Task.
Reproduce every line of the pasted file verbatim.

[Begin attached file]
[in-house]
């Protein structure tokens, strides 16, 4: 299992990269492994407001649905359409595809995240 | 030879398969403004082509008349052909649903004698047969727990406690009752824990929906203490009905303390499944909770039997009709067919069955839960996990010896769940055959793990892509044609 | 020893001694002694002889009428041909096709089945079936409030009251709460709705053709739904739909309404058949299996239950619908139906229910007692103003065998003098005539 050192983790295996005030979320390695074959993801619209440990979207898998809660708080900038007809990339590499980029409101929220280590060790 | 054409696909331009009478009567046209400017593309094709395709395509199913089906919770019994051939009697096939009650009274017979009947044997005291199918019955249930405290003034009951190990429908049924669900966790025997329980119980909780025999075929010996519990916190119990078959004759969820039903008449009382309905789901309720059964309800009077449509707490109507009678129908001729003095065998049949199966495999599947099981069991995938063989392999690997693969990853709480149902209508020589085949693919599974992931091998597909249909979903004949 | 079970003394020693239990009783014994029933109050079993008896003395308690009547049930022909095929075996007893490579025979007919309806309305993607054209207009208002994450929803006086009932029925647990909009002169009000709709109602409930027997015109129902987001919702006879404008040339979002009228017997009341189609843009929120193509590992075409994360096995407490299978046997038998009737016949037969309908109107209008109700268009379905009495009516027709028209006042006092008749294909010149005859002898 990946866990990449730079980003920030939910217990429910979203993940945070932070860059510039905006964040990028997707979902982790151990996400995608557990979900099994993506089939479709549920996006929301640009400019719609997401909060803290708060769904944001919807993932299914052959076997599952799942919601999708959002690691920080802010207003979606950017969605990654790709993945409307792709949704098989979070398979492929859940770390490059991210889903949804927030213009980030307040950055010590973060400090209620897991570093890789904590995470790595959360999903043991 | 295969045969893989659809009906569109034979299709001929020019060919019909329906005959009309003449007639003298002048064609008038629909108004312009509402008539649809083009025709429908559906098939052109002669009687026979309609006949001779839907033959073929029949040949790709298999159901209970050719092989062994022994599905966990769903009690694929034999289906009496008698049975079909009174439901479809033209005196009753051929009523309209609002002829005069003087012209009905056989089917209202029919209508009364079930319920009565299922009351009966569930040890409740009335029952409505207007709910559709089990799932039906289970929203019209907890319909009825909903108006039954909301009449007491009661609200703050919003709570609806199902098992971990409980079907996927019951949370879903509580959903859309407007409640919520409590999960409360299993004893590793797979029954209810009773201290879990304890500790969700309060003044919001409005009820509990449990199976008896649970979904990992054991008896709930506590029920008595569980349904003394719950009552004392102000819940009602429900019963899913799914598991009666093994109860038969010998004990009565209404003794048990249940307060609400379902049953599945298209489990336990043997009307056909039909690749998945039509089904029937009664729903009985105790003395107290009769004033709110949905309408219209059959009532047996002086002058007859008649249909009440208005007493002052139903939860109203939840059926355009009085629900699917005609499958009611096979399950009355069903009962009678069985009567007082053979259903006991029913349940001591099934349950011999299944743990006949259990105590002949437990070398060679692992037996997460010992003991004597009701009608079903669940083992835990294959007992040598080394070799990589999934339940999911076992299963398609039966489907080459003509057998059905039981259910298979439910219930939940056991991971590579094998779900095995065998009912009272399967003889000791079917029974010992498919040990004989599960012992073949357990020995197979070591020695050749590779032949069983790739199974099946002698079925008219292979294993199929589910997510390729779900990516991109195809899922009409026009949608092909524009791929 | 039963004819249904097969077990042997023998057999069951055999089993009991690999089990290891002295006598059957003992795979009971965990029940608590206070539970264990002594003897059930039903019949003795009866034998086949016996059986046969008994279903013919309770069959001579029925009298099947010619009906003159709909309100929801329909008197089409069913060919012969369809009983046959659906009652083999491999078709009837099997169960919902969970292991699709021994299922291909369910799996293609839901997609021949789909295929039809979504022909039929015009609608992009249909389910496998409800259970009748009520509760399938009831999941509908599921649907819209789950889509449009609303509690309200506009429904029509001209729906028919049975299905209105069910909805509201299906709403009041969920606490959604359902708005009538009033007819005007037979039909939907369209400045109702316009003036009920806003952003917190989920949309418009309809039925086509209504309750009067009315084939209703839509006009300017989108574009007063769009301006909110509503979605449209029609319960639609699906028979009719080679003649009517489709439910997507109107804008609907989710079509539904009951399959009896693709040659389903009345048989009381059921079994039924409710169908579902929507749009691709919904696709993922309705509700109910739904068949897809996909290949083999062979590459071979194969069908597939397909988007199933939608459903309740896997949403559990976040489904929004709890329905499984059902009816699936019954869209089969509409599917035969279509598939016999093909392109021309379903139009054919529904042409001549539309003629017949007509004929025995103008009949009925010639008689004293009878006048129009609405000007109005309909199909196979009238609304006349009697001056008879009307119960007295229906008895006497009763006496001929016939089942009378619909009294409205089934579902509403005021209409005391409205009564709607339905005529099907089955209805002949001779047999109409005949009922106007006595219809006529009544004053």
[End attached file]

[in-house]
């Protein structure tokens, strides 16, 4: 299992990269492994407001649905359409595809995240 | 030879398969403004082509008349052909649903004698047969727990406690009752824990929906203490009905303390499944909770039997009709067919069955839960996990010896769940055959793990892509044609 | 020893001694002694002889009428041909096709089945079936409030009251709460709705053709739904739909309404058949299996239950619908139906229910007692103003065998003098005539 050192983790295996005030979320390695074959993801619209440990979207898998809660708080900038007809990339590499980029409101929220280590060790 | 054409696909331009009478009567046209400017593309094709395709395509199913089906919770019994051939009697096939009650009274017979009947044997005291199918019955249930405290003034009951190990429908049924669900966790025997329980119980909780025999075929010996519990916190119990078959004759969820039903008449009382309905789901309720059964309800009077449509707490109507009678129908001729003095065998049949199966495999599947099981069991995938063989392999690997693969990853709480149902209508020589085949693919599974992931091998597909249909979903004949 | 079970003394020693239990009783014994029933109050079993008896003395308690009547049930022909095929075996007893490579025979007919309806309305993607054209207009208002994450929803006086009932029925647990909009002169009000709709109602409930027997015109129902987001919702006879404008040339979002009228017997009341189609843009929120193509590992075409994360096995407490299978046997038998009737016949037969309908109107209008109700268009379905009495009516027709028209006042006092008749294909010149005859002898 990946866990990449730079980003920030939910217990429910979203993940945070932070860059510039905006964040990028997707979902982790151990996400995608557990979900099994993506089939479709549920996006929301640009400019719609997401909060803290708060769904944001919807993932299914052959076997599952799942919601999708959002690691920080802010207003979606950017969605990654790709993945409307792709949704098989979070398979492929859940770390490059991210889903949804927030213009980030307040950055010590973060400090209620897991570093890789904590995470790595959360999903043991 | 295969045969893989659809009906569109034979299709001929020019060919019909329906005959009309003449007639003298002048064609008038629909108004312009509402008539649809083009025709429908559906098939052109002669009687026979309609006949001779839907033959073929029949040949790709298999159901209970050719092989062994022994599905966990769903009690694929034999289906009496008698049975079909009174439901479809033209005196009753051929009523309209609002002829005069003087012209009905056989089917209202029919209508009364079930319920009565299922009351009966569930040890409740009335029952409505207007709910559709089990799932039906289970929203019209907890319909009825909903108006039954909301009449007491009661609200703050919003709570609806199902098992971990409980079907996927019951949370879903509580959903859309407007409640919520409590999960409360299993004893590793797979029954209810009773201290879990304890500790969700309060003044919001409005009820509990449990199976008896649970979904990992054991008896709930506590029920008595569980349904003394719950009552004392102000819940009602429900019963899913799914598991009666093994109860038969010998004990009565209404003794048990249940307060609400379902049953599945298209489990336990043997009307056909039909690749998945039509089904029937009664729903009985105790003395107290009769004033709110949905309408219209059959009532047996002086002058007859008649249909009440208005007493002052139903939860109203939840059926355009009085629900699917005609499958009611096979399950009355069903009962009678069985009567007082053979259903006991029913349940001591099934349950011999299944743990006949259990105590002949437990070398060679692992037996997460010992003991004597009701009608079903669940083992835990294959007992040598080394070799990589999934339940999911076992299963398609039966489907080459003509057998059905039981259910298979439910219930939940056991991971590579094998779900095995065998009912009272399967003889000791079917029974010992498919040990004989599960012992073949357990020995197979070591020695050749590779032949069983790739199974099946002698079925008219292979294993199929589910997510390729779900990516991109195809899922009409026009949608092909524009791929 | 039963004819249904097969077990042997023998057999069951055999089993009991690999089990290891002295006598059957003992795979009971965990029940608590206070539970264990002594003897059930039903019949003795009866034998086949016996059986046969008994279903013919309770069959001579029925009298099947010619009906003159709909309100929801329909008197089409069913060919012969369809009983046959659906009652083999491999078709009837099997169960919902969970292991699709021994299922291909369910799996293609839901997609021949789909295929039809979504022909039929015009609608992009249909389910496998409800259970009748009520509760399938009831999941509908599921649907819209789950889509449009609303509690309200506009429904029509001209729906028919049975299905209105069910909805509201299906709403009041969920606490959604359902708005009538009033007819005007037979039909939907369209400045109702316009003036009920806003952003917190989920949309418009309809039925086509209504309750009067009315084939209703839509006009300017989108574009007063769009301006909110509503979605449209029609319960639609699906028979009719080679003649009517489709439910997507109107804008609907989710079509539904009951399959009896693709040659389903009345048989009381059921079994039924409710169908579902929507749009691709919904696709993922309705509700109910739904068949897809996909290949083999062979590459071979194969069908597939397909988007199933939608459903309740896997949403559990976040489904929004709890329905499984059902009816699936019954869209089969509409599917035969279509598939016999093909392109021309379903139009054919529904042409001549539309003629017949007509004929025995103008009949009925010639008689004293009878006048129009609405000007109005309909199909196979009238609304006349009697001056008879009307119960007295229906008895006497009763006496001929016939089942009378619909009294409205089934579902509403005021209409005391409205009564709607339905005529099907089955209805002949001779047999109409005949009922106007006595219809006529009544004053």